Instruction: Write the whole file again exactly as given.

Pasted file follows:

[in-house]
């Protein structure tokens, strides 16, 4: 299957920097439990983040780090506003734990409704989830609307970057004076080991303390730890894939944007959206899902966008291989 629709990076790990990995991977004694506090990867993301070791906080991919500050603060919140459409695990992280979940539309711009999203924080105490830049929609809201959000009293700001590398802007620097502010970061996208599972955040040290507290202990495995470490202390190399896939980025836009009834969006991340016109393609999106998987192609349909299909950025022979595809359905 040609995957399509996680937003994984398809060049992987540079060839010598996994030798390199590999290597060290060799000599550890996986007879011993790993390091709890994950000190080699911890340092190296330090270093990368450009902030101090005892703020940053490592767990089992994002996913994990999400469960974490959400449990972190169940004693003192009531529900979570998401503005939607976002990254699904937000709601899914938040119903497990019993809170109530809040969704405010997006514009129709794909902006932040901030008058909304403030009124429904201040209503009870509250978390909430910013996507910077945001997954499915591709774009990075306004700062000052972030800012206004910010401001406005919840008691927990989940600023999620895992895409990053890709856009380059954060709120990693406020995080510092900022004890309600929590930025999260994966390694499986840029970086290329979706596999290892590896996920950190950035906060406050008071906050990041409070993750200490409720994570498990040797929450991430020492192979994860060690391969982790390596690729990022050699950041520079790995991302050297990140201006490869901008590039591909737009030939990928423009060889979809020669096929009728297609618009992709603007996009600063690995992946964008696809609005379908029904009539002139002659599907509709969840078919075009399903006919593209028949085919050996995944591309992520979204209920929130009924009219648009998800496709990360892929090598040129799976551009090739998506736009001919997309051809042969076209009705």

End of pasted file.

[in-house]
């Protein structure tokens, strides 16, 4: 299957920097439990983040780090506003734990409704989830609307970057004076080991303390730890894939944007959206899902966008291989 629709990076790990990995991977004694506090990867993301070791906080991919500050603060919140459409695990992280979940539309711009999203924080105490830049929609809201959000009293700001590398802007620097502010970061996208599972955040040290507290202990495995470490202390190399896939980025836009009834969006991340016109393609999106998987192609349909299909950025022979595809359905 040609995957399509996680937003994984398809060049992987540079060839010598996994030798390199590999290597060290060799000599550890996986007879011993790993390091709890994950000190080699911890340092190296330090270093990368450009902030101090005892703020940053490592767990089992994002996913994990999400469960974490959400449990972190169940004693003192009531529900979570998401503005939607976002990254699904937000709601899914938040119903497990019993809170109530809040969704405010997006514009129709794909902006932040901030008058909304403030009124429904201040209503009870509250978390909430910013996507910077945001997954499915591709774009990075306004700062000052972030800012206004910010401001406005919840008691927990989940600023999620895992895409990053890709856009380059954060709120990693406020995080510092900022004890309600929590930025999260994966390694499986840029970086290329979706596999290892590896996920950190950035906060406050008071906050990041409070993750200490409720994570498990040797929450991430020492192979994860060690391969982790390596690729990022050699950041520079790995991302050297990140201006490869901008590039591909737009030939990928423009060889979809020669096929009728297609618009992709603007996009600063690995992946964008696809609005379908029904009539002139002659599907509709969840078919075009399903006919593209028949085919050996995944591309992520979204209920929130009924009219648009998800496709990360892929090598040129799976551009090739998506736009001919997309051809042969076209009705």